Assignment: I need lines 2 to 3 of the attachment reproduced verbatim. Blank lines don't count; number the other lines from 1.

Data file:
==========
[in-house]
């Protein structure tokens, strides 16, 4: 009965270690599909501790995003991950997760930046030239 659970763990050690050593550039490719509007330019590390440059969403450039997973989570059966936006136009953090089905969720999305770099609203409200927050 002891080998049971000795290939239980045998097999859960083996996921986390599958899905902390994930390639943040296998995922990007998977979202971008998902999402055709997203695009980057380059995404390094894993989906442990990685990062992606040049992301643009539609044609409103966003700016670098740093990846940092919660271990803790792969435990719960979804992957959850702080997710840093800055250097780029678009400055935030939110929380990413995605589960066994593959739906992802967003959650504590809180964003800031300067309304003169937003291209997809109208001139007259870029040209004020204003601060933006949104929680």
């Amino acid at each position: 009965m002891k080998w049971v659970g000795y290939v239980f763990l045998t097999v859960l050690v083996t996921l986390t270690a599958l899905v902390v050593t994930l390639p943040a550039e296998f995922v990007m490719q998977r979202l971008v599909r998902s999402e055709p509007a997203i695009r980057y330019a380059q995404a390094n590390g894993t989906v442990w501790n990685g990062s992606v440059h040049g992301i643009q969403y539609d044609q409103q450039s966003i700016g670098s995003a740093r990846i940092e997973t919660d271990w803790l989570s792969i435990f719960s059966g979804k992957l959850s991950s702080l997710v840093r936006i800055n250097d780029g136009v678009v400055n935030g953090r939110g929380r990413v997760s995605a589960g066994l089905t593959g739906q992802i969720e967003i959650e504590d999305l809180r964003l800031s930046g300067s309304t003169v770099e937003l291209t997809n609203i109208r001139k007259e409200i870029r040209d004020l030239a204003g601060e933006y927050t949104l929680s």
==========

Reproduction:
């Protein structure tokens, strides 16, 4: 009965270690599909501790995003991950997760930046030239 659970763990050690050593550039490719509007330019590390440059969403450039997973989570059966936006136009953090089905969720999305770099609203409200927050 002891080998049971000795290939239980045998097999859960083996996921986390599958899905902390994930390639943040296998995922990007998977979202971008998902999402055709997203695009980057380059995404390094894993989906442990990685990062992606040049992301643009539609044609409103966003700016670098740093990846940092919660271990803790792969435990719960979804992957959850702080997710840093800055250097780029678009400055935030939110929380990413995605589960066994593959739906992802967003959650504590809180964003800031300067309304003169937003291209997809109208001139007259870029040209004020204003601060933006949104929680």
């Amino acid at each position: 009965m002891k080998w049971v659970g000795y290939v239980f763990l045998t097999v859960l050690v083996t996921l986390t270690a599958l899905v902390v050593t994930l390639p943040a550039e296998f995922v990007m490719q998977r979202l971008v599909r998902s999402e055709p509007a997203i695009r980057y330019a380059q995404a390094n590390g894993t989906v442990w501790n990685g990062s992606v440059h040049g992301i643009q969403y539609d044609q409103q450039s966003i700016g670098s995003a740093r990846i940092e997973t919660d271990w803790l989570s792969i435990f719960s059966g979804k992957l959850s991950s702080l997710v840093r936006i800055n250097d780029g136009v678009v400055n935030g953090r939110g929380r990413v997760s995605a589960g066994l089905t593959g739906q992802i969720e967003i959650e504590d999305l809180r964003l800031s930046g300067s309304t003169v770099e937003l291209t997809n609203i109208r001139k007259e409200i870029r040209d004020l030239a204003g601060e933006y927050t949104l929680s």